He there undertakes to demonftrate that the blood, in paffing through the heart, and on being fubjected to its impreffions, does not acquire any quantity of motion that it was not poffeffed of before.
• M. de Mairan, in the Mem. de l'Acad. de Sciences de Paris, 1765. See appendix to our 41ft vol. page 503. Dd 4
That organ cannot by its contractions tranfmit more blood into the arteries, than what is brought to it by the veins. It cannot, for inftance, fend more blood into the aorta, than it receives by the vena cava; it cannot, in fhort, deliver it fafter than it receives it. But this implies that the returning blood, on its arrival at the heart, had already as great a quantity of motion, as it has afterwards, when it is fent from thence. The heart therefore appears, if we may be permitted the allufion, to be à fuperfluous piece of furniture in the animal machine, if we were to fuppofe it to be placed there only to give a motion to the blood, which it has already.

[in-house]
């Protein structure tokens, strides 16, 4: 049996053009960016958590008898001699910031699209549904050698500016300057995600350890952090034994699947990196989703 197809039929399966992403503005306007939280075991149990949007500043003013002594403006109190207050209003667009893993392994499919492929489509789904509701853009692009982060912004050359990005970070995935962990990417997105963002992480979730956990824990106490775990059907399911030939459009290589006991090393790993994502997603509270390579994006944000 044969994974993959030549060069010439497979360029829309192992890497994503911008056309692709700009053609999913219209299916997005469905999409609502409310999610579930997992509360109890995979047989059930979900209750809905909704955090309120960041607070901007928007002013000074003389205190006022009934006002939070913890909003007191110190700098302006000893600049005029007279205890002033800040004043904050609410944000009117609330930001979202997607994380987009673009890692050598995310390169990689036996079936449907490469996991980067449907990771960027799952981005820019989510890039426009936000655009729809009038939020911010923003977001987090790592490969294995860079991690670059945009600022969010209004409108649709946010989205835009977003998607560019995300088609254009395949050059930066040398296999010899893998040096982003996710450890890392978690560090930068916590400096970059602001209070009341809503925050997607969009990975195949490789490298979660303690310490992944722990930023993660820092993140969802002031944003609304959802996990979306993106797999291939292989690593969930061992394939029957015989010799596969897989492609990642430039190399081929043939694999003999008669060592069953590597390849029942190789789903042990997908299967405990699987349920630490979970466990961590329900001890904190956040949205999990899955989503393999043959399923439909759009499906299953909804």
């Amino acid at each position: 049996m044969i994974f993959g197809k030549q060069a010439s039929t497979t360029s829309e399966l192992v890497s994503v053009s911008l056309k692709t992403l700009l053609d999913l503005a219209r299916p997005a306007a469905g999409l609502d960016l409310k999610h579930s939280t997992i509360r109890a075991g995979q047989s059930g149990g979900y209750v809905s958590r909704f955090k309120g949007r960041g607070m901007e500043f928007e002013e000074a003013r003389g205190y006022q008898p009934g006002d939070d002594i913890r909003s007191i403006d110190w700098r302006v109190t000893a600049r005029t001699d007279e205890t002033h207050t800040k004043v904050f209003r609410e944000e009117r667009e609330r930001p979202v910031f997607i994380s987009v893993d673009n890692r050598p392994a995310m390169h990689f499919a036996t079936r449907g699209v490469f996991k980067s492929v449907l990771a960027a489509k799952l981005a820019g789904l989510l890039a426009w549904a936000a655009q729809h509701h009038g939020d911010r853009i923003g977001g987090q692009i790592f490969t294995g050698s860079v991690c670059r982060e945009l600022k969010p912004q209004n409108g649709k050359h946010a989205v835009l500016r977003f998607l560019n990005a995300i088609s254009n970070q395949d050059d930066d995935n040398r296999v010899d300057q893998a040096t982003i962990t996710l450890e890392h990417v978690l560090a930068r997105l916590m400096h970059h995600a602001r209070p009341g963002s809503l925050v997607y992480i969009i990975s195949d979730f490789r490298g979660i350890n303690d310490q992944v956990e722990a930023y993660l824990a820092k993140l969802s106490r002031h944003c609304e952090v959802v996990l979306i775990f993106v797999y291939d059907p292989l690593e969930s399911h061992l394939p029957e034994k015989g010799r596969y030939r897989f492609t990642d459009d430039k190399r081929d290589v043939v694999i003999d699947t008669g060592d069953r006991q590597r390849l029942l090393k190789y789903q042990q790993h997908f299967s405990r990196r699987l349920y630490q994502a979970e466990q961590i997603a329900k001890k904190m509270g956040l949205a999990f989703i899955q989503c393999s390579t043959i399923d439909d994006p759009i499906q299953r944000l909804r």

This, if we mistake not, is the fubftance of the Author's argument contained in his fecond propofition. His doctrine is further fupported in fix other propofitions; in which he endeavours to fhew that the arterial motion of the fluids can be accomplished independent of the contractions of the heart; the mechanical force of which is abfolutely infufficient to propel the blood to the extent of the arterial circulations and fecretions:-that befides other powerful agents, which act mechanically, in giving motion to the blood, and tranfmitting it to parts to which the powers of the heart cannot reach ; there are other influences, reducible to no mechanical standard, without which all the intricate mechanism in our frame, just and unerring as it is, would not be fufficient to fupport one revolution, nay, nor one moment's progreffion of our fluids and that, finally, both the primary and final intention of the agency of the heart, muft be fomething very different from, and lefs obvious than, the supporting of the progreffive motion of the blood.'